Woodgate Philip, sen.

Woodgate Philip, sen.

Male 1776 -

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  • Suffix  sen. 
    Born  1776 
    Gender  Male 
    Person ID  I545  My Genealogy
    Last Modified  23 Jan 2014 

    Family  Culley Maria,   b. 1781,   d. 1846, Norwich Find all individuals with events at this location 
    Married  1799  Witton by North, Walsham, Norfolk Find all individuals with events at this location 
    Children 
    >1. Woodgate Philip, jun.,   b. 1802, Norwich Find all individuals with events at this location,   d. 1872, Camberwell london Find all individuals with events at this location
    Last Modified  7 Feb 2013 
    Family ID  F207  Group Sheet

  • Event Map
    Link to Google MapsMarried - 1799 - Witton by North, Walsham, Norfolk Link to Google Earth
     = Link to Google Maps 
     = Link to Google Earth 

  • Photos

    » Slide Show
    view of Witton church across fields, Suffolk
    view of Witton church across fields, Suffolk
    1841 census record for Philip and Maria Woodgate and the next generation of Philip and wife Harriett and children, in Norwich
    1841 census record for Philip and Maria Woodgate and the next generation of Philip and wife Harriett and children, in Norwich
    1824 Polling register for Philip Woodgate, manufacturer, in the Mancroft Ward of St Stephens, Norwich
    1824 Polling register for Philip Woodgate, manufacturer, in the Mancroft Ward of St Stephens, Norwich
    1830 Poll register for Phillip Woodgate, Merchant, St Stephens, Norwich
    1830 Poll register for Phillip Woodgate, Merchant, St Stephens, Norwich
    1830 record for Philip Woodgate in Pigot's Directory
    1830 record for Philip Woodgate in Pigot's Directory
    registered at Livington's Court, Market Place, Norwich. Under the section 'Bombasin and Crape Manufacturers'.
    Wikipedia: Bombazine, or bombasine, is a fabric originally made of silk or silk and wool. It is twilled or corded and used for dress-material. Black bombazine was once used largely for mourning wear, but the material had gone out of fashion by the beginning of the 20th century. The word is derived from the obsolete French bombasin, applied originally to silk but afterwards to tree-silk or cotton. Bombazine is said to have been made in England in Elizabeth Iís reign, and early in the 19th century it was largely made at Norwich.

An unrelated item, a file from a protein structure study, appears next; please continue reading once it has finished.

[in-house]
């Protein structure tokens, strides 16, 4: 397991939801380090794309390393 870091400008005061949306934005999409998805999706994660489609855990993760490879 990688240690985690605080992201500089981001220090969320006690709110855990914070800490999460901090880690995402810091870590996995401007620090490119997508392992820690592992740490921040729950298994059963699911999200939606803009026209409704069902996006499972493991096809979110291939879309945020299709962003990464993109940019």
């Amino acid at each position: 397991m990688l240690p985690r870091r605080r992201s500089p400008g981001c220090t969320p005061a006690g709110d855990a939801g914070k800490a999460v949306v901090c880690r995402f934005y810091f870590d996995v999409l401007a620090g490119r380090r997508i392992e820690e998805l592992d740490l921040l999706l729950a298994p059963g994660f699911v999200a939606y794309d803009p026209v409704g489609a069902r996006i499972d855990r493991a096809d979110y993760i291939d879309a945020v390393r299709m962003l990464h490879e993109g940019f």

cartoon showing dress of bombazine on left
    cartoon showing dress of bombazine on left
    1807 caricature engraved by Charles Williams after a drawing by Woodward, which presents an (exaggerated) contrast between "The Year 1740: A Lady's full dress of Bombazeen" (i.e. bombazine or bombasine, a heavy corded fabric) and "The year 1807: A Lady's undress of Bum-be-seen:
    1845 record for Philip Woodgate sen, showing he was still alive at this date
    1845 record for Philip Woodgate sen, showing he was still alive at this date
    Woodgate Philip, sen. 2 Post Office st, house Crescent

  • Notes 
    • Marriage record 1799:
      Philip Woodgate married Maria Culley
      At Witton, by North Walsham Norfolk

      ++++++++++

      Phillip Woodgate, Woolcomber, Magdalen street, Norwich, sat on the Committee of Woolcombers.
      This was "Appointed by Act of Parliament for 'More effectually preventing abuses & Frauds committed by persons employed in the Manufactories of Combing wool and worsted yarn,' in Norfolk and Norwich."
      source: "A Concise History and Directory of the City of Norwich for 1811"

      1830 mentioned in the Law Advertiser vol 8, p.379:
      'INSOLVENY DECLARATIONS
      Assignments for benefit of Creditors
      11 Aug 1830 LASSCOCK William, Downham Market, Norfolk, Draper. Trustees: Henry Saffery of Downham Market, Grocer and Draper, and Philip Woodgate of Norwich, Draper.'

      Also mentioned in same book with his son:
      1830 Law Advertiser vol 8, p.420:
      'BANKRUPTS
      Town and Country Commissions
      Gazette Tues Nov 2
      BURNE Thomas, Joseph smith and Philip Woodgate, the younger, of Watling street in the city of London, Warehousemen. To surrender Nov 12 at 10, Nov 16 at 12, and Dec 14 at 11. Sol. W Fisher, Walbrooke. Pet. Cred. Philip Woodgate, Sen. Norwich, warehouseman.'

      source: http://books.google.co.uk/books?id=AuMuAAAAIAAJ&pg=PA420&lpg=PA420&dq=phillip+woodgate+norwich+manufacturer&source=bl&ots=OonW9lPpA2&sig=_U4y_HiVKDJH44weCM_ayzhPTgc&hl=en&sa=X&ei=JpwTUfzUHaO60QXtnIC4DA&sqi=2&ved=0CEMQ6AEwAw#v=onepage&q=phillip%20woodgate%20norwich%20manufacturer&f=false

      ++++++++++